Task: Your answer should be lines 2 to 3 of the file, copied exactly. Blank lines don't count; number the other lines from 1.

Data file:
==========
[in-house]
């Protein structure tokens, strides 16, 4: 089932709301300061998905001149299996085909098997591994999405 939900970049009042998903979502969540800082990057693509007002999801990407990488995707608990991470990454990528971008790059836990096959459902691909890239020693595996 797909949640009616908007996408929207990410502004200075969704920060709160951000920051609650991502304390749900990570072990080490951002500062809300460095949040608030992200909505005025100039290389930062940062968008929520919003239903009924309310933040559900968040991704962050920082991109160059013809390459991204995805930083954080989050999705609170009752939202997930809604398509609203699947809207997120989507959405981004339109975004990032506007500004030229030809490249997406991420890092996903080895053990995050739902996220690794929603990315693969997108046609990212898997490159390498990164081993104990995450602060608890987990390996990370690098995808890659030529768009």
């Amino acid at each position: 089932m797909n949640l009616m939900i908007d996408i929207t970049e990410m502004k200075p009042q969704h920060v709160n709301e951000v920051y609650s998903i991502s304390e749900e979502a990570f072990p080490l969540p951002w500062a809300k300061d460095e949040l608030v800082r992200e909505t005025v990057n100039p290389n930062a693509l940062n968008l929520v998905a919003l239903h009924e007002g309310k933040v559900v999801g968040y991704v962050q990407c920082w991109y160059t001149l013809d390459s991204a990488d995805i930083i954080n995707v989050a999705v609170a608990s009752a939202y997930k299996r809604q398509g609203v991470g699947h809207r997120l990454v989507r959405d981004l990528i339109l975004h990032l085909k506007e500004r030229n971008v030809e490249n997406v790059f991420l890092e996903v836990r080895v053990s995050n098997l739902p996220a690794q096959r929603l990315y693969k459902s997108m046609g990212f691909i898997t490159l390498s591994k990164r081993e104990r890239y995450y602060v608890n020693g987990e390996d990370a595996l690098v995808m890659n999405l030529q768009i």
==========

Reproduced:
């Protein structure tokens, strides 16, 4: 089932709301300061998905001149299996085909098997591994999405 939900970049009042998903979502969540800082990057693509007002999801990407990488995707608990991470990454990528971008790059836990096959459902691909890239020693595996 797909949640009616908007996408929207990410502004200075969704920060709160951000920051609650991502304390749900990570072990080490951002500062809300460095949040608030992200909505005025100039290389930062940062968008929520919003239903009924309310933040559900968040991704962050920082991109160059013809390459991204995805930083954080989050999705609170009752939202997930809604398509609203699947809207997120989507959405981004339109975004990032506007500004030229030809490249997406991420890092996903080895053990995050739902996220690794929603990315693969997108046609990212898997490159390498990164081993104990995450602060608890987990390996990370690098995808890659030529768009």
């Amino acid at each position: 089932m797909n949640l009616m939900i908007d996408i929207t970049e990410m502004k200075p009042q969704h920060v709160n709301e951000v920051y609650s998903i991502s304390e749900e979502a990570f072990p080490l969540p951002w500062a809300k300061d460095e949040l608030v800082r992200e909505t005025v990057n100039p290389n930062a693509l940062n968008l929520v998905a919003l239903h009924e007002g309310k933040v559900v999801g968040y991704v962050q990407c920082w991109y160059t001149l013809d390459s991204a990488d995805i930083i954080n995707v989050a999705v609170a608990s009752a939202y997930k299996r809604q398509g609203v991470g699947h809207r997120l990454v989507r959405d981004l990528i339109l975004h990032l085909k506007e500004r030229n971008v030809e490249n997406v790059f991420l890092e996903v836990r080895v053990s995050n098997l739902p996220a690794q096959r929603l990315y693969k459902s997108m046609g990212f691909i898997t490159l390498s591994k990164r081993e104990r890239y995450y602060v608890n020693g987990e390996d990370a595996l690098v995808m890659n999405l030529q768009i």